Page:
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As I get closer a few things I used to hear from retirees are now becoming clearer to me. Things such as inflation being tough on many retirees since their income doesn't go up as much as inflation causes prices to rise.

Or my uncle (80, and a very good investor) telling me you should set up a stream of money to cover your expenses and not rely on the stock market. I did part of this with some MYGAs to cover the first 4-5 years. Sure inflation is chewing up some of this right now but at least I'm not losing to inflation and another 20% in the market.

Housing. Personally I think the best way to do this would be to buy a house in your 30s and have it paid off by retirement and it greatly reduces your expenses. I was set for that but ended up selling the house and will now have to pay an inflated price (likely) for a place to live. Fortunately I can still afford a nice place somewhere (helps not to be tired to a work commute any longer) but not the ideal situation IMO. And sorry, I just don't see renting in retirement as a smart solution, I'd like to have my costs fixed in retirement and rents aren't in your control and moving is painful at any age and more so 60+.

Depending on health and offers I might work another 6-12 months passed my initial plans just to have a larger buffer. An extra year, even at 32 hrs a week, probably saves me at least $100K or more. Since I've only been married about a year, I'm still working out our expenses, fortunately not high but clearly going up with inflation.

The current downturn has been painful but I was a bit lucky in that I tend to have a decent amount of cash and in this case had even more cash due to moving money around to try and consolidate my accounts. So I probably have more of a 40% cash/60% stocks at most. Obviously the cash is losing to inflation but I can hopefully deploy that to pick up some stocks at good prices in the near future.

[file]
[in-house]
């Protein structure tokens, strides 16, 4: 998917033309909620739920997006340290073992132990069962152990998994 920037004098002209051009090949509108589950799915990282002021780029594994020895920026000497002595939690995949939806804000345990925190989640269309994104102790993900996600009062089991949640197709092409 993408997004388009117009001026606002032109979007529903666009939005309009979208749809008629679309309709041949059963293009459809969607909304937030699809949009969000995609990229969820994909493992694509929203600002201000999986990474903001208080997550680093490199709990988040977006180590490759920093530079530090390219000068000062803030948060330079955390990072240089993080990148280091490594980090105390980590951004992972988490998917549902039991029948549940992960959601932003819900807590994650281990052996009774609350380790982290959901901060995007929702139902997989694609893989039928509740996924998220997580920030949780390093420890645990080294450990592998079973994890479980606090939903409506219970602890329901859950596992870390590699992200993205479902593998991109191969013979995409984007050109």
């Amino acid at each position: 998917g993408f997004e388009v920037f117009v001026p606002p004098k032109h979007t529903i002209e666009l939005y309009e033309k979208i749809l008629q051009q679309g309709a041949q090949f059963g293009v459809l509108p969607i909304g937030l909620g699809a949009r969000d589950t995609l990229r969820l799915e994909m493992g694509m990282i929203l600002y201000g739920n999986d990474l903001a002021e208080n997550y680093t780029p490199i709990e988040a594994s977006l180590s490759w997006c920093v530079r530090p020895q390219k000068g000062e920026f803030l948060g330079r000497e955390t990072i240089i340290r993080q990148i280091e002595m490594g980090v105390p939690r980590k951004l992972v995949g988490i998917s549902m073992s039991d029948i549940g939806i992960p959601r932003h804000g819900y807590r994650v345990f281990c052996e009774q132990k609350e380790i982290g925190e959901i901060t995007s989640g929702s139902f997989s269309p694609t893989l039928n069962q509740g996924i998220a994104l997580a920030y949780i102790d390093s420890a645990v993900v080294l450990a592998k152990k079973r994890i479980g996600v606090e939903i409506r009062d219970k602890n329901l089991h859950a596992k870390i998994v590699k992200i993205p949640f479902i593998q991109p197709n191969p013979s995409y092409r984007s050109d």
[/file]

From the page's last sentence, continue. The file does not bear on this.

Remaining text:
Things definitely change the closer you get to retirement since the amount you save in a year is much less than what you can lose in the moderate drop in the market. And for many employment can be tougher with some companies definitely avoiding older folks but I'm pretty lucky in that area.

I'm also lucky in that I can get health insurance at 60 and that is one less "game" to play and then use it in conjunction with medicare.

Looking back I'll honestly list a few things I've done in my life investing wise:

1. Enjoy my money: During my life I did a number of ski trips and later Europe vacation instead of maxing out retirement accounts. No regrets at all. Honestly have no bucket list at all.

2. Buy houses (often small or fixer uppers) in nice neighborhoods. Made all but my first one (in bad area, oops) easy sales and saved a bunch with corporations picking up 4 sales.

3. Don't go all in on anything. Kept me from possibly making a fortune when certain investments looked great (i.e., real estate in 2008-2011) but also avoided any disasters in investments.

4. Biggest mistake is trying to stick with a downtown and then panicking near the bottom and missing the rebound. Definitely did this previously, lesson learned.

5. Didn't chase the money with jobs. I've always taken jobs where I mostly enjoyed the work, kept hours to 40 a week and enjoyed my personal life. A few rough years and I can relate to those stuck in bad situations, a bad job can ruin your entire life including your health. And I never had to deal with layoffs, firings, bad performance reviews. A combination of skill and observing how things work at companies.

I was lucky that my father took care of my college expenses and my goal was to finish school in 4 years and never have to rely on anyone else for anything. Thankfully I was able to do that and never had to ask for money from family, friends, etc. Fortunately I had no major health issues.

I'll re-evaluate things later this fall and decide whether I will retire completely or take a contracting position (if I can find one that interests me) for 6-12 months.

Good luck everyone. Sadly life goes all too quickly, especially for some.
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